Law of the wild
My hands are shaking as I write this.
I am noticing a recurring theme in some of the comments and emails I have been receiving, and I think it needs to be addressed. Like, immediately.
It seems as though we’ve decided there is a hierarchy of victims. I’ve talked about this before, regarding our rape culture. This is different. I mean, we- as victims of sexual abuse- have decided this. About OURSELVES.
Typing that makes me feel a little sick to my stomach.
Just within the past week, I have had two emails from women telling me their stories, stories which are remarkably similar and are, unfortunately, becoming increasingly familiar to me.
I have yet to hear a story of sexual abuse that doesn’t involve shame. It is the singular unifying theme- there is no surprise there, sadly. But there is a subset of stories within our collective tale. A group of survivors who are intent on being accountable for their part in what happened. When they were children. They are determined to take on their share of the blame.
And they MEAN it. They are sincere. They are heartbreakingly sincere, and completely drenched in shame about it. They believe, down to the very core of who they are, that they are at least as to blame as their perpetrator. At least, you guys.
I have been told by several women that they aren’t the same as me, because I was so little. They were old enough to know better. Or because no one ‘forced’ them. Or because it didn’t hurt. Or because they liked the person. Or because they were victimized again and again by different people, so therefore they are OBVIOUSLY doing something to attract that kind of ‘attention.’
Okay, let’s talk about this.
There is a reason we use the word predator to describe the people who commit these sorts of crimes.
A predator is defined as an organism that exists by preying on other organisms. What do all predators do? They hunt- whether it’s an out and out chase, a careful stalking, laying in wait, or setting a trap. They ALL hunt.
Predators almost never intentionally go up against another animal as powerful as they are- they can’t risk fighting another creature capable of hurting them. A gazelle can continue to live while injured, eating vegetation. Most plants are notorious pacifists- they seldom fight back, or, y’know, move. A predator has to hunt, and chase, they cannot afford to be injured. They seek out prey they either identify as weak, or that have been separated from the rest of the herd. Easy targets.
Little kids. Isolated children. Kids of single moms, desperate for a father figure. Kids from homes where there is so much dysfunction it is unlikely there is anyone for the child to turn to. Someone who they may even realize has an innocent crush on them. Or the child SO CLOSE to them, who loves them SO MUCH, that they are the Sun in that child’s solar system. Their ultimate authority figure, role model, hero. Someone who they will obey, unequivocally. A father, a grandfather, a brother, a pastor, a teacher.
Have you guys heard of pitcher plants? They are these carnivorous plants that contain deep wells of sweet smelling nectar. Bugs and small animals are attracted to the scent, go inside to investigate, and fall into the pool. The walls are slippery and the nectar is toxic. By the time the prey realizes what is going on it’s too late.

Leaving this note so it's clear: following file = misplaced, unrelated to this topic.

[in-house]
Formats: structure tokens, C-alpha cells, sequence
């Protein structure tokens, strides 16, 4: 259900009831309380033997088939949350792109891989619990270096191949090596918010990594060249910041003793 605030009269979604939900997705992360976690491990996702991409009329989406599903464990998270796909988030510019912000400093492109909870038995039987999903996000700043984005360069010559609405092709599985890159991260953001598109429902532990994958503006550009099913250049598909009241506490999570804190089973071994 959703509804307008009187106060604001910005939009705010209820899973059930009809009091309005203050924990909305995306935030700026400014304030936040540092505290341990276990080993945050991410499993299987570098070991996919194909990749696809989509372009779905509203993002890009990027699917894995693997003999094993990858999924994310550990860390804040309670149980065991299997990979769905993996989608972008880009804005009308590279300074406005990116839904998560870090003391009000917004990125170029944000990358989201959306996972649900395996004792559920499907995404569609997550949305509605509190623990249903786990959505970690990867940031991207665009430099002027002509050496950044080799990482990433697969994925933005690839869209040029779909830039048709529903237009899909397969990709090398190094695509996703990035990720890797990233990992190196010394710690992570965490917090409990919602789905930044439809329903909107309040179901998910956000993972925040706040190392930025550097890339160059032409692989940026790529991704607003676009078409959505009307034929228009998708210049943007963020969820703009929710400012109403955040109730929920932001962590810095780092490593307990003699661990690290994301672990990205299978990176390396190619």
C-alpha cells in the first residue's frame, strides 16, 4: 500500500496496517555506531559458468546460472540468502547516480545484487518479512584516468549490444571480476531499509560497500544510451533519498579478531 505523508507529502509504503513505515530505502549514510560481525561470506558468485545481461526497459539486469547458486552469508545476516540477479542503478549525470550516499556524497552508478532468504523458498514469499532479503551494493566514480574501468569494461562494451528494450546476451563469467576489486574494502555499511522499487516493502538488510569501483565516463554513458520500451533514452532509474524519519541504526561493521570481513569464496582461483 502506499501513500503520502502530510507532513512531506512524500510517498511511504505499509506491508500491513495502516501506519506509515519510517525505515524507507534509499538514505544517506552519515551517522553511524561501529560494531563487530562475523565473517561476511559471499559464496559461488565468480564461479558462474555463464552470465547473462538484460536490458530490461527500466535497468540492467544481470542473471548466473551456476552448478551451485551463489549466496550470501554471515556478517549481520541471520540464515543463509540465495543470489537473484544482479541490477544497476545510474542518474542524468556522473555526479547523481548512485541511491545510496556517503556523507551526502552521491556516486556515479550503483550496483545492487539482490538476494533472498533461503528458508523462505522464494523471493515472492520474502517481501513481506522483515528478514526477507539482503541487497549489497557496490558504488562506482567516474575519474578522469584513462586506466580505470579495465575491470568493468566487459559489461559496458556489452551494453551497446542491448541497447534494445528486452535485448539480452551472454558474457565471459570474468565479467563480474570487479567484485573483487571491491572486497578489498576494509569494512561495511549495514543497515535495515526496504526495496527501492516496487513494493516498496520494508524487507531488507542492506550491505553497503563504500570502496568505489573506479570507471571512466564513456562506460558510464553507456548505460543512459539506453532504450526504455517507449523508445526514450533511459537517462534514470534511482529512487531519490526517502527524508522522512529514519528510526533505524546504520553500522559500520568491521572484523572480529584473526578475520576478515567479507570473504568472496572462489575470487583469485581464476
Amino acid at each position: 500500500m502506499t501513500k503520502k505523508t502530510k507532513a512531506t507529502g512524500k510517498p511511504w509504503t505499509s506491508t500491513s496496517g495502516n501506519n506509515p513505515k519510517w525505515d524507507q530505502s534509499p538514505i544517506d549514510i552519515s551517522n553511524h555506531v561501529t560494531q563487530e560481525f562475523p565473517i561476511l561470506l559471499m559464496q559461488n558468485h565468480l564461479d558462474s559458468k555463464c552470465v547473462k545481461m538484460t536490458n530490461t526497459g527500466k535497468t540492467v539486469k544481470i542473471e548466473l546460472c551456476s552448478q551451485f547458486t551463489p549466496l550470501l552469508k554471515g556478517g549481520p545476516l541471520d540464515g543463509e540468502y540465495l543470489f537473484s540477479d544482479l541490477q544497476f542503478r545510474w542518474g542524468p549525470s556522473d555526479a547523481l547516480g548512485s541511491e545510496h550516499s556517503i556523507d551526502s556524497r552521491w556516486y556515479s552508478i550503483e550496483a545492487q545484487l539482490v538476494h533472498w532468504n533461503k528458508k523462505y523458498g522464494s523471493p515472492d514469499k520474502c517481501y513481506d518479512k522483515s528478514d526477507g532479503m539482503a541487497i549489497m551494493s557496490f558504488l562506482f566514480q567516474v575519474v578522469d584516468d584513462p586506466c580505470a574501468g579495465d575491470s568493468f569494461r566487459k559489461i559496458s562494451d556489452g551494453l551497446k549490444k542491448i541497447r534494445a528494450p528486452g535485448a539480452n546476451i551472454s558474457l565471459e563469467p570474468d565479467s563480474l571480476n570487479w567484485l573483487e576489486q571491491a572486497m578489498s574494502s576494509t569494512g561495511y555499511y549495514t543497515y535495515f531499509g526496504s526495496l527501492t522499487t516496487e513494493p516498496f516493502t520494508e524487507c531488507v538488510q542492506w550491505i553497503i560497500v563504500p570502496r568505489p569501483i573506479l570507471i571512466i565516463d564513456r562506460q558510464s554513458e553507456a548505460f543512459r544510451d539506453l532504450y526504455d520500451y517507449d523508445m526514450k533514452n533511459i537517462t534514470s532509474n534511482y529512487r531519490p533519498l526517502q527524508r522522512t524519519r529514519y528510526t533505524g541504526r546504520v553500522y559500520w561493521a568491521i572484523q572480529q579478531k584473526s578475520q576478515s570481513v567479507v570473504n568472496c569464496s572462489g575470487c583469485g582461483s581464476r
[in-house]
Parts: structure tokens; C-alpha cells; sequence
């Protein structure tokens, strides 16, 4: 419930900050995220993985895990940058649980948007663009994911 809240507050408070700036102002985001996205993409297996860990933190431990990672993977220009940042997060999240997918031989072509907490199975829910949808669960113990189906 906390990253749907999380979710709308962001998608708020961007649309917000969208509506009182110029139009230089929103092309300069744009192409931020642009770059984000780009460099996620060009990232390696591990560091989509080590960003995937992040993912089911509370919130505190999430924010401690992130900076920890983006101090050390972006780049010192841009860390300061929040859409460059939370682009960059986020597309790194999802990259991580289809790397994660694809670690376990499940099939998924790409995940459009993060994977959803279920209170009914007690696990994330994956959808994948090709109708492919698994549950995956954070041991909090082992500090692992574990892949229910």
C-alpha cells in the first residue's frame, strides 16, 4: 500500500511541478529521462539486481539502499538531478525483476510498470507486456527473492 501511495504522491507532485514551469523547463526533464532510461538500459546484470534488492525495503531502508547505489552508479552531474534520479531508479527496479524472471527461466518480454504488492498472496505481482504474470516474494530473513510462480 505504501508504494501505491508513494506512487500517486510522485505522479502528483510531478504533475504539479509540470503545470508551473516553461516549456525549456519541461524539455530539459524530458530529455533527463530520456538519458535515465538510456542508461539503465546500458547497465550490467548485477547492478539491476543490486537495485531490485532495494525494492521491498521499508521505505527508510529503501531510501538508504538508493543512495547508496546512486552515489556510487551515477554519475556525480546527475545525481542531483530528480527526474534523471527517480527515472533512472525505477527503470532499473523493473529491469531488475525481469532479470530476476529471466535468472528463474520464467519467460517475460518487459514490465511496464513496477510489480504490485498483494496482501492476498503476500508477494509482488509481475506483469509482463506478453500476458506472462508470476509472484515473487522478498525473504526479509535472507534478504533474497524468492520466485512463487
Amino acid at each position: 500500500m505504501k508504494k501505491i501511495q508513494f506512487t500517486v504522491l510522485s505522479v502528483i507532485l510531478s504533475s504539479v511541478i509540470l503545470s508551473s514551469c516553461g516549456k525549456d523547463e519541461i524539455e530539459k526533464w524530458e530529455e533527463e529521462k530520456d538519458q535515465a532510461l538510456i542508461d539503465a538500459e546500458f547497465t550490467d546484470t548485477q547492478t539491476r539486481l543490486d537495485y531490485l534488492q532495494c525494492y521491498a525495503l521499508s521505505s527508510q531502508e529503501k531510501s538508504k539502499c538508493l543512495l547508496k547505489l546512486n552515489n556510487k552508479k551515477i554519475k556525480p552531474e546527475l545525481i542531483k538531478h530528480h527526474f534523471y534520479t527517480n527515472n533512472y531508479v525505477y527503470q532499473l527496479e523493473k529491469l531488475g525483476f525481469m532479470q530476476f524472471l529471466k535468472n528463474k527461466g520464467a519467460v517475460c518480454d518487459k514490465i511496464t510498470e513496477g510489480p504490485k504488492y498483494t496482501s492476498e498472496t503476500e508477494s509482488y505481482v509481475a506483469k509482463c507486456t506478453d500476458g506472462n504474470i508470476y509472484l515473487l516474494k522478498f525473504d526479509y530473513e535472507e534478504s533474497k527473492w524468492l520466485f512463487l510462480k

Friends, that insect isn’t any less dead than the fly that is violently swatted on the wall.
It stands to reason that if a predator is hunting older prey, such as teenagers, they are going to need to be more clever. Their prey is older and wiser. More able to communicate. More likely to know that someone ‘forcing’ them to do something is wrong. Unfortunately, predators are very, very clever. They identify children and teens at risk. They hone in on kids who are desperate for attention and validation. They fulfill unmet needs. And they count on teens being confused and conflicted about their burgeoning sexuality. They bank on it.
And they convince their victims that they are complicit. That no one will believe them, or that if they are believed they will be in trouble for their part in it.
And for those of you who have been victimized again and again- predators are also adept at identifying wounded prey. You didn’t draw the abuse toward you, your perpetrators were looking for the signs- signs with which they are all too familiar. It is their handiwork, after all.
They are actively looking for isolated kids and teens who WILL NOT TELL.
I don’t know the exact statistics, but I’m willing to bet that the number of abusers who groom their victims carefully far exceeds the number who attack forcibly and violently. By a LOT.
You don’t need to measure your suffering against anyone else’s, and you don’t need to have been a ‘perfect’ victim. These crimes- and they are CRIMES– happen to human beings, and we are by nature imperfect. You wouldn’t say,
Yes, he robbed me at gunpoint- but I had money in my pocket. He couldn’t have robbed me if I didn’t have money.
That would be ridiculous. And you wouldn’t say,
He didn’t REALLY rob me, because it wasn’t at gunpoint. All he did was empty out my bank account and leave me with no money.
You aren’t any less broke, baby- either way.
You have already been saddled with more than you should ever have had to carry around as a child or a teen. It is already too much. That crushing guilt that you’ve assigned yourself? The notion that you share responsibility for the crime committed against you? That is not yours to carry.
Lay it down, friend.